Some big news in the heart of the tech industry – California Governor, Gavin Newsom recently signed the Right to Repair Act into law, making California the fifth US state to pass legislation on the topic.
What does this mean for consumers?
1 – Consumers and independent repair shops will now have access to the tools, parts and information they need to fix electronics and appliances.
2 – By fixing the things we own, we can keep our electronics and other gadgets in use for longer and out of the waste stream.
3 – By keeping the electronics and appliances for longer, less resource is consumed and less waste is created making therm
Oh, and it is estimated that, by using their stuff for longer, Californians can save an estimated $5 billion each year while avoiding hundreds of thousands of tons of e-waste.
Good to see the new Suez guidance published. Written by Dr Jane Beasley and Sarahjane Widdowson on behalf of Suez, it provides practical advice and support for local authorities to improve waste performance and move towards a more sustainable, circular approach.
It not only considers things for them to directly invest in (and how to build their business case), but also things that they can influence (for others to do) or simply to signpost (that already exist).
It is here and also free to download from Suez publications. They are also happy to receive suggestions and more useful links etc.
‘Recycling is not sufficient’
Importantly, it addresses, the need to move the focus from the old dominant and simplistic ‘recycle’ mantra, to a more reuse-repair focus. Even a cursory view of the hierarchy of options for our things (stuff) shows that recycling is one of the least attractive and impactful approaches. We can do better.
The top on the 9R hierarchy is best. So, after questioning the need for the item (refuse or rethink) and how much (reduce), the next best options are to reuse, repair, refurbish, remanufacture or repurpose, only then should recycling be considered. Yet today, almost everywhere you look the message is ‘let’s recycle’. We need to move on and do better and do it faster.
Case studies, examples and links to resources
The report’s reference section (from page 40) includes over 80 case studies and links to resources (including unbroken.solutions/resources) to help point councils towards existing solutions and ideas. The ideas in the report are wholly consistent with the aim behind the photobook and zine campaign, act now. To encourage our councils and local authorities to do more to support reuse and repair.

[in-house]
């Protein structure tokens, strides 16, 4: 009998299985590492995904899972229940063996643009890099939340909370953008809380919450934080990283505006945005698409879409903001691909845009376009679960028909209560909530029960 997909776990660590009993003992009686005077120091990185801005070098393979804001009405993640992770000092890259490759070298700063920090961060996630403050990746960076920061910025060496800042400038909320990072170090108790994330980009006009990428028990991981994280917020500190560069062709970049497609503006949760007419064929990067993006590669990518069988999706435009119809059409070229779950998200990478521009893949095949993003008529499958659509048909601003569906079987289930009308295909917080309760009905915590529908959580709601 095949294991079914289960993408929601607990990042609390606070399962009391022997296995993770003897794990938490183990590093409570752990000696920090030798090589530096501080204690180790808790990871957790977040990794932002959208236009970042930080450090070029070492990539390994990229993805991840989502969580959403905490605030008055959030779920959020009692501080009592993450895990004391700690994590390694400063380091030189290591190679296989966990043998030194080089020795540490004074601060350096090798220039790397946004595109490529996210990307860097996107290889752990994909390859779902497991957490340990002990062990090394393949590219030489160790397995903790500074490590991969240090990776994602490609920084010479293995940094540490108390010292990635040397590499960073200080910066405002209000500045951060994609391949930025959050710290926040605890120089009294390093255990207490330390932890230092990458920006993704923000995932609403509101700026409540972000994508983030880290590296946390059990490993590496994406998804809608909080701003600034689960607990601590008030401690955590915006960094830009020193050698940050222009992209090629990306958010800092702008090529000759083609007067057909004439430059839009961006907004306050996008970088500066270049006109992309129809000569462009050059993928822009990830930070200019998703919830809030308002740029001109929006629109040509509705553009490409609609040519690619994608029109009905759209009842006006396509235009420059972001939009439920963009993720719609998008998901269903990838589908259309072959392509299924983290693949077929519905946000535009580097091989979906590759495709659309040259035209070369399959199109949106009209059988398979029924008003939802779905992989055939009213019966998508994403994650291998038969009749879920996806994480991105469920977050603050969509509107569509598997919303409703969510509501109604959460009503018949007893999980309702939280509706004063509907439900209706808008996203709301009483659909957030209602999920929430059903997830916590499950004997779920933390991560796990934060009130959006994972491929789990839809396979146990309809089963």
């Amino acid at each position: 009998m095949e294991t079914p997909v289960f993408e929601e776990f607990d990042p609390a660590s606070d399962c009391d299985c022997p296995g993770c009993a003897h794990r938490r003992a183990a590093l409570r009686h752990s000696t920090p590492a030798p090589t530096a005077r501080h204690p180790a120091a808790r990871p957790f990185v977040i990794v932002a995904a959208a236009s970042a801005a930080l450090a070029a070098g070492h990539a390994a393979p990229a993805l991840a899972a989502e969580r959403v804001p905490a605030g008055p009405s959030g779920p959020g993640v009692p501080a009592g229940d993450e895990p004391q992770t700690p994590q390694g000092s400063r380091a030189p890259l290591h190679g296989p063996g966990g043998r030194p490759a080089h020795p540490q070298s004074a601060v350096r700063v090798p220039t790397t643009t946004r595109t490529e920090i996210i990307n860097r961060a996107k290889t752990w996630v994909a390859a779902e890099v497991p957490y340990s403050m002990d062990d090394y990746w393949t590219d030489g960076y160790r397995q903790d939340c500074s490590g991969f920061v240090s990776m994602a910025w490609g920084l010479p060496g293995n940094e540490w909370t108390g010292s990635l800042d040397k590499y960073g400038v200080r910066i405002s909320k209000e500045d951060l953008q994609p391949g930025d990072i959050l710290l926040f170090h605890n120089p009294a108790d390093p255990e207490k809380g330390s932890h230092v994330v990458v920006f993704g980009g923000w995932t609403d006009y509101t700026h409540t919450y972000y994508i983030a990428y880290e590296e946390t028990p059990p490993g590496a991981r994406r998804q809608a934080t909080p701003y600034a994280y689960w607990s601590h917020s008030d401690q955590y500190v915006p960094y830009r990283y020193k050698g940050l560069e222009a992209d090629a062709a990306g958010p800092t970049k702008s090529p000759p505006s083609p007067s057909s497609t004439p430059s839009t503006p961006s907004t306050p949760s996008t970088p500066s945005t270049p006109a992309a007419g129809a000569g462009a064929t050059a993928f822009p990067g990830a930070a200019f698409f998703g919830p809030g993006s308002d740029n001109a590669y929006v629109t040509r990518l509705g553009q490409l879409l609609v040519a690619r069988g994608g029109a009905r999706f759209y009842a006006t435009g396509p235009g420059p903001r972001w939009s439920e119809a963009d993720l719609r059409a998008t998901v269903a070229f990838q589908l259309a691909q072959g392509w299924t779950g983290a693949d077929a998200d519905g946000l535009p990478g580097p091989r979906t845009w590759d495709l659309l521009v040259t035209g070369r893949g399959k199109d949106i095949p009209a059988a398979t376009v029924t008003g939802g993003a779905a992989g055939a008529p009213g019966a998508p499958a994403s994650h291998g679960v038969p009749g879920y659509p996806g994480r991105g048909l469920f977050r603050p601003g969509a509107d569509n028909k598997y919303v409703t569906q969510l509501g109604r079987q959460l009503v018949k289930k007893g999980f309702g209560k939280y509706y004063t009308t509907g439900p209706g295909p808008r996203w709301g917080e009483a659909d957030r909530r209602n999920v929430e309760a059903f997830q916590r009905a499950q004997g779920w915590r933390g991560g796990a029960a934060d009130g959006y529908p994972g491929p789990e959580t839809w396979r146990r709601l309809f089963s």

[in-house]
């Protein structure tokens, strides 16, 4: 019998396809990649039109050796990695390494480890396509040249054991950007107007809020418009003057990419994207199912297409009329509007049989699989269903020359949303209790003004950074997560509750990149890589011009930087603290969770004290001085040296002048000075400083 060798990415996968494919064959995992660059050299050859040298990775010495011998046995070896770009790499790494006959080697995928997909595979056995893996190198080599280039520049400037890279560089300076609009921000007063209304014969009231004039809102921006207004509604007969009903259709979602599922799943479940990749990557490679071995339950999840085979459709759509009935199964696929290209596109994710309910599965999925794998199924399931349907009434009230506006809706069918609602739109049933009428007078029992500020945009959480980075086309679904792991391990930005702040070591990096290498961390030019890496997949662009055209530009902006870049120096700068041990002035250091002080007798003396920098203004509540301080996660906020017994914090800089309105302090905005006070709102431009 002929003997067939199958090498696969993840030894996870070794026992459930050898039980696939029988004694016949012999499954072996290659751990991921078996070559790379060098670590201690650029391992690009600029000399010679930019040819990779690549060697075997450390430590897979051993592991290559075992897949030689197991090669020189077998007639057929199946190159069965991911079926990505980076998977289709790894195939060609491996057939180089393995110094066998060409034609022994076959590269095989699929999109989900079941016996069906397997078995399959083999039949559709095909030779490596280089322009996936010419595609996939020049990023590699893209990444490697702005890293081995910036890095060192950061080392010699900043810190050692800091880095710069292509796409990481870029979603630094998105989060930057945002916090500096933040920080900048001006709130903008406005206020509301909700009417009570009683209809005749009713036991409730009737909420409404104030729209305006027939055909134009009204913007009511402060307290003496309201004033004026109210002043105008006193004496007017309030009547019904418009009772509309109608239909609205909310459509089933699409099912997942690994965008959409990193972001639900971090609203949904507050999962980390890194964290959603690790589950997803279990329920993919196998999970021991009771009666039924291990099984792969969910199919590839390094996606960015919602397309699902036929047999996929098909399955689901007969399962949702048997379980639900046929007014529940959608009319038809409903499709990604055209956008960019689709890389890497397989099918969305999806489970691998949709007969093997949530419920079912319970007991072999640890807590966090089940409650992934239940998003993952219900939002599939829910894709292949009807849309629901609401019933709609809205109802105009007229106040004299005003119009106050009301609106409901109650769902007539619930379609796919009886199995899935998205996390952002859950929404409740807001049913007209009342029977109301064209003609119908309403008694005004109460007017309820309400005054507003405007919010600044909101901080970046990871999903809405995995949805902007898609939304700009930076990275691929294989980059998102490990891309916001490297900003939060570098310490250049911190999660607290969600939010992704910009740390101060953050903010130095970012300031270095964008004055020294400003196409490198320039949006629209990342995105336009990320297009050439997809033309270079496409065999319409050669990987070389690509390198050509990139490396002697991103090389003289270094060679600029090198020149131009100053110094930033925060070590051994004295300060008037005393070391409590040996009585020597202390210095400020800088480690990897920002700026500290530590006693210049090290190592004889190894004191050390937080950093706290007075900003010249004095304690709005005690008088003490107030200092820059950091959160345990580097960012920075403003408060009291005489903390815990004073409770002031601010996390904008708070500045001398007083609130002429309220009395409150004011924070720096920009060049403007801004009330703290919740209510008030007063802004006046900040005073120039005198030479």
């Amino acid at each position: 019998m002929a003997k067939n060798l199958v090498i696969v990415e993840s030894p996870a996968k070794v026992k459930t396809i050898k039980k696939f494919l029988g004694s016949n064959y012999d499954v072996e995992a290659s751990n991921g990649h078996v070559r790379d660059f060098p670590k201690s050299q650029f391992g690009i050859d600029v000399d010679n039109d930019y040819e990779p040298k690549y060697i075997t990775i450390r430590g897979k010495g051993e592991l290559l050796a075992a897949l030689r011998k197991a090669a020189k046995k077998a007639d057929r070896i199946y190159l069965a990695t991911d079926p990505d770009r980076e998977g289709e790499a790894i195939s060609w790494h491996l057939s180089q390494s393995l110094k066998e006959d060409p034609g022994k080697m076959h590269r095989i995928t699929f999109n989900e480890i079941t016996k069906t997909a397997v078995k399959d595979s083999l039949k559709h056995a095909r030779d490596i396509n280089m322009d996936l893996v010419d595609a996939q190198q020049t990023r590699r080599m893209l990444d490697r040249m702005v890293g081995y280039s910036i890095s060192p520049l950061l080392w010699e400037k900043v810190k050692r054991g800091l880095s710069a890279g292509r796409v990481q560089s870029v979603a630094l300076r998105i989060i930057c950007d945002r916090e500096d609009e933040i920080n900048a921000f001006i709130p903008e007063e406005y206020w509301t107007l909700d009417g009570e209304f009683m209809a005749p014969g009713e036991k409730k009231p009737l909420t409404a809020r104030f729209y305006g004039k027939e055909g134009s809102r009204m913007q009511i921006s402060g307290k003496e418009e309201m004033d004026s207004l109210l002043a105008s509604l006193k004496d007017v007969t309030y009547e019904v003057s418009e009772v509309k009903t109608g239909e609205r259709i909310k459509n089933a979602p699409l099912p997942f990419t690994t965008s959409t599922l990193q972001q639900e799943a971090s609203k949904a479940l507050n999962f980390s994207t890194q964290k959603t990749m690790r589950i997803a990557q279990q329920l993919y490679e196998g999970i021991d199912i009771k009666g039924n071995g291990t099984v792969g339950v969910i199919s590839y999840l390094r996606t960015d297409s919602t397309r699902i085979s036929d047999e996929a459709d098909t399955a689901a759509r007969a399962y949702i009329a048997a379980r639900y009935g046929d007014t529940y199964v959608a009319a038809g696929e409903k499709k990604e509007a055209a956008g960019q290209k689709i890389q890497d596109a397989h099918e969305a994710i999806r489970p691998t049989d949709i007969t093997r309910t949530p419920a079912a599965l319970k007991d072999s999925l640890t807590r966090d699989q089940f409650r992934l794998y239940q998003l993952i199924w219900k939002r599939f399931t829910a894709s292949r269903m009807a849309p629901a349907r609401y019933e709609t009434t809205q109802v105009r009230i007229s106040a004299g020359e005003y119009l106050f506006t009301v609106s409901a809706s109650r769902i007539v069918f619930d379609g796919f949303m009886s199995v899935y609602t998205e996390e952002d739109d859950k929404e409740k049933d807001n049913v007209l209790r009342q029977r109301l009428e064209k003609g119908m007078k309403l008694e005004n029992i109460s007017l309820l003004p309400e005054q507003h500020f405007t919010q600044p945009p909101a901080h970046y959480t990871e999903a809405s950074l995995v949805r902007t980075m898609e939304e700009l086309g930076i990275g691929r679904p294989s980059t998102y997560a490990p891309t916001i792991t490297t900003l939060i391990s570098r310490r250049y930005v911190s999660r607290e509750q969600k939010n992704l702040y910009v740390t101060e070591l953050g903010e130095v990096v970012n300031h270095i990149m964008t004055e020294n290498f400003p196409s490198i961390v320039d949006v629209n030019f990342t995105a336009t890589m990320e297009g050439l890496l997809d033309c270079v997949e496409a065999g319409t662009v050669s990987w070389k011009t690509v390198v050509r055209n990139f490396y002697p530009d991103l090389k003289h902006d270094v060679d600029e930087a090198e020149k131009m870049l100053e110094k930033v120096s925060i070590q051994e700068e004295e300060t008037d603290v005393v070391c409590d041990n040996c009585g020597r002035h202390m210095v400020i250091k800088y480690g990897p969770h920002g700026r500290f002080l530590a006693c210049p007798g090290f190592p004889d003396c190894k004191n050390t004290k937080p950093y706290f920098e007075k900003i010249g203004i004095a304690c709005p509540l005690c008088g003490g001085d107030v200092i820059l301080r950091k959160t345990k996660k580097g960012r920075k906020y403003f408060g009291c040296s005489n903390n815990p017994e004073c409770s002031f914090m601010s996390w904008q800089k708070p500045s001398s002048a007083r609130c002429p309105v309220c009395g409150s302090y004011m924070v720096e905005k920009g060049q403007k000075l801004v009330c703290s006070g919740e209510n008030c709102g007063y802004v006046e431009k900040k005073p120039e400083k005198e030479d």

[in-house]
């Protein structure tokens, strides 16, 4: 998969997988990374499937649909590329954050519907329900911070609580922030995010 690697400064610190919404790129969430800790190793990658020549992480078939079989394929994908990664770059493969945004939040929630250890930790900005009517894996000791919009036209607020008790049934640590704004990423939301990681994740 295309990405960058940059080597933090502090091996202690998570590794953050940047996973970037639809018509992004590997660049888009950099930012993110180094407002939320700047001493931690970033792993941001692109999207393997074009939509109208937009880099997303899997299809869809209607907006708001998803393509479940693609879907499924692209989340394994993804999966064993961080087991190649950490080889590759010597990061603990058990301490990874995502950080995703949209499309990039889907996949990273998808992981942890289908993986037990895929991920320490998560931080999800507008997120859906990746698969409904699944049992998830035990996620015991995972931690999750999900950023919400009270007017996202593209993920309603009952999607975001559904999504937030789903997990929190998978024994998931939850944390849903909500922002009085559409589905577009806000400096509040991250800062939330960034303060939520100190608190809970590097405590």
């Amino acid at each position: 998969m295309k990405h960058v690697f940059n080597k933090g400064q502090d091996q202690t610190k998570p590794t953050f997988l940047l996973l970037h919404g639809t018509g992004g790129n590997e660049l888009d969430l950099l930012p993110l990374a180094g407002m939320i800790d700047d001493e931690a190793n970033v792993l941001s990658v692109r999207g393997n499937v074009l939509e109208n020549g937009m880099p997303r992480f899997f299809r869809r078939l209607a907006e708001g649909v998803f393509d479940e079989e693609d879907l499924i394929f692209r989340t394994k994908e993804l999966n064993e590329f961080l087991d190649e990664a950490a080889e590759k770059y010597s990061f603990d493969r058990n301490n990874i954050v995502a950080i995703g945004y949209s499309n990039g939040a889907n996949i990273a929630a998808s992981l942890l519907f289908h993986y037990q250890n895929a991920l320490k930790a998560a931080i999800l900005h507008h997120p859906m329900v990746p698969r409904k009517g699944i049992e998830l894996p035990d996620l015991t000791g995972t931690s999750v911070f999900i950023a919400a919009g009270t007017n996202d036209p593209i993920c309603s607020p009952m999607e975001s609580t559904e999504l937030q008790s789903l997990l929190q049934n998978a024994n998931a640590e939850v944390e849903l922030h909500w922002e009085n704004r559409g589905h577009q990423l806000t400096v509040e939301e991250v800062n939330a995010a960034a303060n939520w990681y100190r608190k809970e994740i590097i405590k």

Whilst councils have significant budget constraints, there are grants available and many councils are sitting on vacant property that could be repurposed at minimal cost for use by community groups. As a minimum they can help better signpost existing repair capabilities and community resources.
The All Day Event was Organised by Emma Erwin, Share and Repair Coordinator for Circular Communities Scotland. It provided an opportunity to network and meet colleagues. Several breakout sessions were held to share good practice and to workshop ideas to improve impact and reduce waste.
Participants ranged from repair cafes, library of things and tool libraries, and Mens’ sheds. Even though Scotland provides some central government funding for both repair and libraries of things (and reuse centres), through the Share & Repair Network. Although the challenges of building a sustainable network and solutions remain. There is no one simple solution. Instead a range of solutions including- pop-up repair cafes, mobile repair and libraries, permanent facilities and the like were discussed and ideas to improve engagement and participation considered.
As part of the event, a pop-up exhibition of images from unbroken.solutions were provided to highlight the impact of our things and some potential solutions to our growing waste problems.
There is a wrote up for the panel discussions here.
The Islington Climate Centre are holding a number of sustainability and repair related events whilst the exhibition is installed. If you are interested in visiting, check out their website for dates and times.
The exhibition will be installed until 17 December 2022. The plan is to tour the exhibition to other locations in the UK during 2023. If interested please contact via the contact form.
Want a quick perspective on the problem? Try this video clip from UN Environmental Program.